History of Commemorative Medals
Commemorative medals have a long and rich tradition that goes back to the Middle Ages. It became customary for monarchs to have medals struck to commemorate their coronation and other important events. During a coronation ceremony, velvet pouches were passed down the aisles of Westminster Abbey so that all those in attendance could pick a medal as a personal memento of the historic event. Medals were awarded to those who took part in the celebrations of the coronation.
Starting with the Golden Jubilee of Queen Victoria in 1887, the medals were suspended from a ribbon and worn on the chest in the same fashion as military medals. Medals were issued for Queen Victoria's Diamond Jubilee in 1897, King Edward VII's Coronation in 1902, King George V's Coronation in 1911 and his Silver Jubilee in 1935, King George VI's Coronation in 1937 and the present Queen's Coronation in 1953. Since 1935, a larger number of medals have been struck and are awarded more equitably throughout the population.
Since 1967, Canada has carried on the tradition of issuing commemorative medals. These are distinct honours that recognize the work and dedication of Canadians, particularly on joyous occasions such as royal events and national anniversaries. Modern Canadian commemorative medals include the Canadian Centennial Medal in 1967, The Queen's Silver Jubilee Medal in 1977, the 125th Anniversary of Confederation Medal in 1992, The Queen's Golden Jubilee Medal in 2002 and The Queen's Diamond Jubilee Medal in 2012.
In 2005, the first officially recognized provincial commemorative medals were created by Alberta and Saskatchewan, marking the 100th anniversary of their entry into Confederation. These medals were established through provincial legislation and received Royal Assent by the Lieutenant Governor on behalf of The Queen. They were also approved for wear by the Government of Canada.
In the absence of a national Queen Elizabeth II’s Platinum Jubilee Medal commemorative medal program, many provinces have established their own Jubilee Medals. Each program has a similar criteria and the design of the ribbon and front of the medal is shared by all, with a standard reverse design incorporating unique provincial symbols.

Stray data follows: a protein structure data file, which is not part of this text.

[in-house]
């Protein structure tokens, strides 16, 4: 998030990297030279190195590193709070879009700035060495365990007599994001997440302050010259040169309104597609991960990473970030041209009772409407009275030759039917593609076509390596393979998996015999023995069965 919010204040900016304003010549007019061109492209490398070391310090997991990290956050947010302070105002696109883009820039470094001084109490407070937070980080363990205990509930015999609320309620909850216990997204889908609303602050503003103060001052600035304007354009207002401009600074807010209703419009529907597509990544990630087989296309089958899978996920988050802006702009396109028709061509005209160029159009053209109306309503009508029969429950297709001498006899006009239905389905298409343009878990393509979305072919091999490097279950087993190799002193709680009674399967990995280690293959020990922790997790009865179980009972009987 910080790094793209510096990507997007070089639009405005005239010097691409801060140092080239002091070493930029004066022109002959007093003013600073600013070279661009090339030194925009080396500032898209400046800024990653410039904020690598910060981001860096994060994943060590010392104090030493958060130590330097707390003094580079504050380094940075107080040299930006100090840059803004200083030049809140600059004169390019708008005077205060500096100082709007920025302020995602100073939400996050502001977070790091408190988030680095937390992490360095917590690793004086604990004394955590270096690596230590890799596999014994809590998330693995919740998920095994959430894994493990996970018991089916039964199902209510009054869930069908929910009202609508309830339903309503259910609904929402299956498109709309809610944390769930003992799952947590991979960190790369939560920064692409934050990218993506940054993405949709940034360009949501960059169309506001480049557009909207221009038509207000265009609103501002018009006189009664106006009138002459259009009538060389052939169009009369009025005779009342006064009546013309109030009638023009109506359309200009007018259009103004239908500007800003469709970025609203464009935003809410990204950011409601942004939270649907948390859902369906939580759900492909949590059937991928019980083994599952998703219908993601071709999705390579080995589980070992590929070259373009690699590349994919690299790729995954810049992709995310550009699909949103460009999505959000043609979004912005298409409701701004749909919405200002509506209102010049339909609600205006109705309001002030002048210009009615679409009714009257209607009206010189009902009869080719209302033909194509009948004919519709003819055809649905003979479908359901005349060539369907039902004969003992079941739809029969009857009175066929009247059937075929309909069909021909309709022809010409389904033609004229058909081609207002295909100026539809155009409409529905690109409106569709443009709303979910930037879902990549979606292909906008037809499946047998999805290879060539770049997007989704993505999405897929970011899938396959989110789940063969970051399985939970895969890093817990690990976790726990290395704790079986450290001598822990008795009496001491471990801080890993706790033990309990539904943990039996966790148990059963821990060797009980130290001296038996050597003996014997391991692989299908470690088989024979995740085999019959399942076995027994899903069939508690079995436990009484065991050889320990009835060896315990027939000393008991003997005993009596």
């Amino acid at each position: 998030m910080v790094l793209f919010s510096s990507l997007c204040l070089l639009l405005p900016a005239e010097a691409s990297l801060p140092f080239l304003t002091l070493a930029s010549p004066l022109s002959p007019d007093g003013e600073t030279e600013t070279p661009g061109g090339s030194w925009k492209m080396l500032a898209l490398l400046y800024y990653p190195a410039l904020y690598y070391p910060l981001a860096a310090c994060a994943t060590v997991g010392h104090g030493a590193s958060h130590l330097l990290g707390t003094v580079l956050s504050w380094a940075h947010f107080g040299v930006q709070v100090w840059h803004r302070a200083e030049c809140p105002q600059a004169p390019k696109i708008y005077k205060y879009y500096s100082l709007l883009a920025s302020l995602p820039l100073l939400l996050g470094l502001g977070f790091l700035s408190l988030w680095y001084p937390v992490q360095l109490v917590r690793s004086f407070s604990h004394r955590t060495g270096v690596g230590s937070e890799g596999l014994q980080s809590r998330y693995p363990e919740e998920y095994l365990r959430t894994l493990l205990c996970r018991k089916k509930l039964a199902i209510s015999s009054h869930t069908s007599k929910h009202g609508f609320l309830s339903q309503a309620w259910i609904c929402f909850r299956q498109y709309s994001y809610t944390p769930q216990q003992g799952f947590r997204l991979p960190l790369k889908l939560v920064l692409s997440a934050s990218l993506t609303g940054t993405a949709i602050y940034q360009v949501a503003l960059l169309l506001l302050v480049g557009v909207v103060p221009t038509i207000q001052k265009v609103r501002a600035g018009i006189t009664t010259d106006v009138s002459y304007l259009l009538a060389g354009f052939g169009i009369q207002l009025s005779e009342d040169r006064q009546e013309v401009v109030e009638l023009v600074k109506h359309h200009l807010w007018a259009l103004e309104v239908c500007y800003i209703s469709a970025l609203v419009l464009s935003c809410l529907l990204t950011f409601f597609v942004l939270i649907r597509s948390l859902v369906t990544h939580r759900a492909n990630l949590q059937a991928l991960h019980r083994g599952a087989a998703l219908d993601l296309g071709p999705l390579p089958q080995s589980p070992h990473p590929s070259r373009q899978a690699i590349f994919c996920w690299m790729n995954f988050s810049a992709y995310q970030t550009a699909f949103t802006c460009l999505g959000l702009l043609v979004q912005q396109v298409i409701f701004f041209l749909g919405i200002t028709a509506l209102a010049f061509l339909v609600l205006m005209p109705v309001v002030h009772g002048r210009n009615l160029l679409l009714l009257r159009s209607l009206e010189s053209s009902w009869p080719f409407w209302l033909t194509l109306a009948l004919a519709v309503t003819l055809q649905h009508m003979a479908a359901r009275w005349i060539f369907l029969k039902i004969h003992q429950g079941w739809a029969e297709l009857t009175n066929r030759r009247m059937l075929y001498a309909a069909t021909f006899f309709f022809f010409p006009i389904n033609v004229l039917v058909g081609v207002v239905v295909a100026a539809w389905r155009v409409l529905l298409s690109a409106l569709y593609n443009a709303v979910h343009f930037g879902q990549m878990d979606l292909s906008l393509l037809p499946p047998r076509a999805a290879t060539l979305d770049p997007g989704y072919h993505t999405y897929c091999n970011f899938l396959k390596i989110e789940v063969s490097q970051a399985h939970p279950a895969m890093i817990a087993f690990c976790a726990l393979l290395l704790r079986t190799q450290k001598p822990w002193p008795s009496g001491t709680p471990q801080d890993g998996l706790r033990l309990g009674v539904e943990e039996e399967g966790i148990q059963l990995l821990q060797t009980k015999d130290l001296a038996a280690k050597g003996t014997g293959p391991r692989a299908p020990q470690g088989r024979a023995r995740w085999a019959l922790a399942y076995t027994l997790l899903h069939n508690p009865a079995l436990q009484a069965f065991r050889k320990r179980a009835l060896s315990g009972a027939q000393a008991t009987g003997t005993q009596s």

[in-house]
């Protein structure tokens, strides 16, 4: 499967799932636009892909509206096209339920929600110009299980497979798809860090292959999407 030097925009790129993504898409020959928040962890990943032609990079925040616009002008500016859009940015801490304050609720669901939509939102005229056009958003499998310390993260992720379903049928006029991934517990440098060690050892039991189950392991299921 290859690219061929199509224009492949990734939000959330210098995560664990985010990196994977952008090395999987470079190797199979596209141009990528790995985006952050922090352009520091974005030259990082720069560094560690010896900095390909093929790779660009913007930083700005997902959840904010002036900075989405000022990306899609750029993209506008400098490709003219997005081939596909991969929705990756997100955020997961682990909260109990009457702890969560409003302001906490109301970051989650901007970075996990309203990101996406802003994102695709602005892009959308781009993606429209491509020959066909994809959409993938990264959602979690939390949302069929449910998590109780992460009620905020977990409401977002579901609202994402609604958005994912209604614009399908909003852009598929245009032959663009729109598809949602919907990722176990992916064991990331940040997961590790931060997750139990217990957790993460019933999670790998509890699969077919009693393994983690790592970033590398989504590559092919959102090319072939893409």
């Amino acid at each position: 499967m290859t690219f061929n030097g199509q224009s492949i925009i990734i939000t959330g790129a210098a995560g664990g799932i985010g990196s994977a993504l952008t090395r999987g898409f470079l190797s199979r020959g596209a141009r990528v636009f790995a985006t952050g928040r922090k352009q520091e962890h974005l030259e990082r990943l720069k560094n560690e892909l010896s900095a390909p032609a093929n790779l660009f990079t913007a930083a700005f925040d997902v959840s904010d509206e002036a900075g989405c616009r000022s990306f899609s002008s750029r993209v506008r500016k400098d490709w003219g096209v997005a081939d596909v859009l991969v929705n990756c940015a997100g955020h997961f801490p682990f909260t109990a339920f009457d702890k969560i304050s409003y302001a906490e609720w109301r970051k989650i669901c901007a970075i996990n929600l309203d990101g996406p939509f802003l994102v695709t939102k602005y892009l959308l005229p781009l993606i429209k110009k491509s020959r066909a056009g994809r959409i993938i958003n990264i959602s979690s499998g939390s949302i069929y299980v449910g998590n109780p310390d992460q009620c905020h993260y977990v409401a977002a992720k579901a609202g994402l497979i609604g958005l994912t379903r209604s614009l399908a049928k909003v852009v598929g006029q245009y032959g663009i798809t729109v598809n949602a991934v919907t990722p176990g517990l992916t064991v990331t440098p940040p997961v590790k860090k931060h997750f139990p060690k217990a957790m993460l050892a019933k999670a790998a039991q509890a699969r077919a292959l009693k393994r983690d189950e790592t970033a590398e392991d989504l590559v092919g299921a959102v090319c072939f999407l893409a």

CREATION OF THE MEDAL
Her Majesty The Queen approved the design of the Queen Elizabeth II’s Platinum Jubilee Medal (Nova Scotia), and it was created on March 28 by an Order-in-Council and Letters Patent under the Great Seal, approved by His Honour the Honourable Arthur J. LeBlanc, Lieutenant-Governor of Nova Scotia, on the advice of the Honourable Tim Houston, Premier of the Province. The Medal will be awarded to 5,000 deserving Nova Scotians through collaboration with federal, provincial and municipal partners to ensure an equitable representation of all regions and all fields of endeavor.
DESIGN OF THE MEDAL AND RIBBON
The obverse (front) of the medal, displays a Crowned effigy of Her Majesty Queen Elizabeth II with her Canadian Style and title, along with two natural maple leaves. This effigy was designed by renowned heraldic artist, Cathy Bursey-Sabourin, Fraser Herald of the Canadian Heraldic Authority, part of the Office of the Secretary to the Governor General.
The reverse (back) displays the shield of arms of Nova Scotia, surmounted by The Queen’s Royal Cypher and the dates of the reign being celebrated, “1952”-“2022”, separated by a pair of mayflowers (the provincial flower and shape of the Order of Nova Scotia), with the phrase “VIVAT REGINA” at the base, which means “Long Live The Queen.”
The ribbon is based on the next permutation in the alternating colours used for the Coronation and Jubilee Medals issued throughout The Queen’s reign. Blue and White are the Provincial colours as taken from the flag, while Red and White are the national colours of Canada, as taken from the National Flag and Royal Arms of Canada. The colour white also doubles as a representation of platinum.
RECOGNITION FROM A GRATEFUL PROVINCE
This Medal will be cherished and worn with pride by thousands of recipients in commemoration of the 70th anniversary of the accession to the Throne of Her Majesty Queen Elizabeth II, Queen of Canada. The Platinum Jubilee Medal is a tangible way to publicly acknowledge the work and dedication of many Nova Scotians, who are actively contributing to our communities, our province and our country.
Questions about the Platinum Jubilee Medal program can be sent to the Protocol and Honours Secretariat, email@example.com or by calling 1-902-424-4199.